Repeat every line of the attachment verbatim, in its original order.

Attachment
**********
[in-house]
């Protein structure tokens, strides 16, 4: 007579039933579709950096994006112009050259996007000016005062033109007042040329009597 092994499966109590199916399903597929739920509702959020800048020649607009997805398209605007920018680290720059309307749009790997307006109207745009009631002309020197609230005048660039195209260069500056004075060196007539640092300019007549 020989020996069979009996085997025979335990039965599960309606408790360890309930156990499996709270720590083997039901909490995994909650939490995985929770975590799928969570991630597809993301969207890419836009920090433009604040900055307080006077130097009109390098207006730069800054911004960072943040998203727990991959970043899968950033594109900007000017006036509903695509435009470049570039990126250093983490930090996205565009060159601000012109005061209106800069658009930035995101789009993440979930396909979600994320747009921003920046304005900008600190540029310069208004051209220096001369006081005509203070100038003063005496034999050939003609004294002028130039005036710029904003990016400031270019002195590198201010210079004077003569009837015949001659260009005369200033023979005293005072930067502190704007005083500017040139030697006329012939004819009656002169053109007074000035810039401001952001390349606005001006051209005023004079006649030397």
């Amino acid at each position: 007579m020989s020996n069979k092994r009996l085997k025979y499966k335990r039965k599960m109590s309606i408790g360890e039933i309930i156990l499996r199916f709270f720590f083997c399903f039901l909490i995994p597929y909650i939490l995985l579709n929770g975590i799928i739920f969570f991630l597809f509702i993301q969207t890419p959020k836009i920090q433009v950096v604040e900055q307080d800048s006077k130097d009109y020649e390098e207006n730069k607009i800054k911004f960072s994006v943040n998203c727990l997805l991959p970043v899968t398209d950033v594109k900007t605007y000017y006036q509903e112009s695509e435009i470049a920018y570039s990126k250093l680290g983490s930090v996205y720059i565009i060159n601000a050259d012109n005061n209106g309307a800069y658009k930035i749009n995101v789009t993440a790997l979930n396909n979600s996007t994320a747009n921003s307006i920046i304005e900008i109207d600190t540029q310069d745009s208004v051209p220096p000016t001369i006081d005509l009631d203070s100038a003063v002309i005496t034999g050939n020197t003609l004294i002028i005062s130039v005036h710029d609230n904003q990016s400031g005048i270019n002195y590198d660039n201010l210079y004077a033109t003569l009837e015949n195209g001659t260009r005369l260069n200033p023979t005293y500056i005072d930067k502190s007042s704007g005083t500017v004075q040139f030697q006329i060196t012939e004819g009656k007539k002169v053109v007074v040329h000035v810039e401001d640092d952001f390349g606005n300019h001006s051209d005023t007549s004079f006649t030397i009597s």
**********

[in-house]
């Protein structure tokens, strides 16, 4: 007579039933579709950096994006112009050259996007000016005062033109007042040329009597 092994499966109590199916399903597929739920509702959020800048020649607009997805398209605007920018680290720059309307749009790997307006109207745009009631002309020197609230005048660039195209260069500056004075060196007539640092300019007549 020989020996069979009996085997025979335990039965599960309606408790360890309930156990499996709270720590083997039901909490995994909650939490995985929770975590799928969570991630597809993301969207890419836009920090433009604040900055307080006077130097009109390098207006730069800054911004960072943040998203727990991959970043899968950033594109900007000017006036509903695509435009470049570039990126250093983490930090996205565009060159601000012109005061209106800069658009930035995101789009993440979930396909979600994320747009921003920046304005900008600190540029310069208004051209220096001369006081005509203070100038003063005496034999050939003609004294002028130039005036710029904003990016400031270019002195590198201010210079004077003569009837015949001659260009005369200033023979005293005072930067502190704007005083500017040139030697006329012939004819009656002169053109007074000035810039401001952001390349606005001006051209005023004079006649030397």
């Amino acid at each position: 007579m020989s020996n069979k092994r009996l085997k025979y499966k335990r039965k599960m109590s309606i408790g360890e039933i309930i156990l499996r199916f709270f720590f083997c399903f039901l909490i995994p597929y909650i939490l995985l579709n929770g975590i799928i739920f969570f991630l597809f509702i993301q969207t890419p959020k836009i920090q433009v950096v604040e900055q307080d800048s006077k130097d009109y020649e390098e207006n730069k607009i800054k911004f960072s994006v943040n998203c727990l997805l991959p970043v899968t398209d950033v594109k900007t605007y000017y006036q509903e112009s695509e435009i470049a920018y570039s990126k250093l680290g983490s930090v996205y720059i565009i060159n601000a050259d012109n005061n209106g309307a800069y658009k930035i749009n995101v789009t993440a790997l979930n396909n979600s996007t994320a747009n921003s307006i920046i304005e900008i109207d600190t540029q310069d745009s208004v051209p220096p000016t001369i006081d005509l009631d203070s100038a003063v002309i005496t034999g050939n020197t003609l004294i002028i005062s130039v005036h710029d609230n904003q990016s400031g005048i270019n002195y590198d660039n201010l210079y004077a033109t003569l009837e015949n195209g001659t260009r005369l260069n200033p023979t005293y500056i005072d930067k502190s007042s704007g005083t500017v004075q040139f030697q006329i060196t012939e004819g009656k007539k002169v053109v007074v040329h000035v810039e401001d640092d952001f390349g606005n300019h001006s051209d005023t007549s004079f006649t030397i009597s």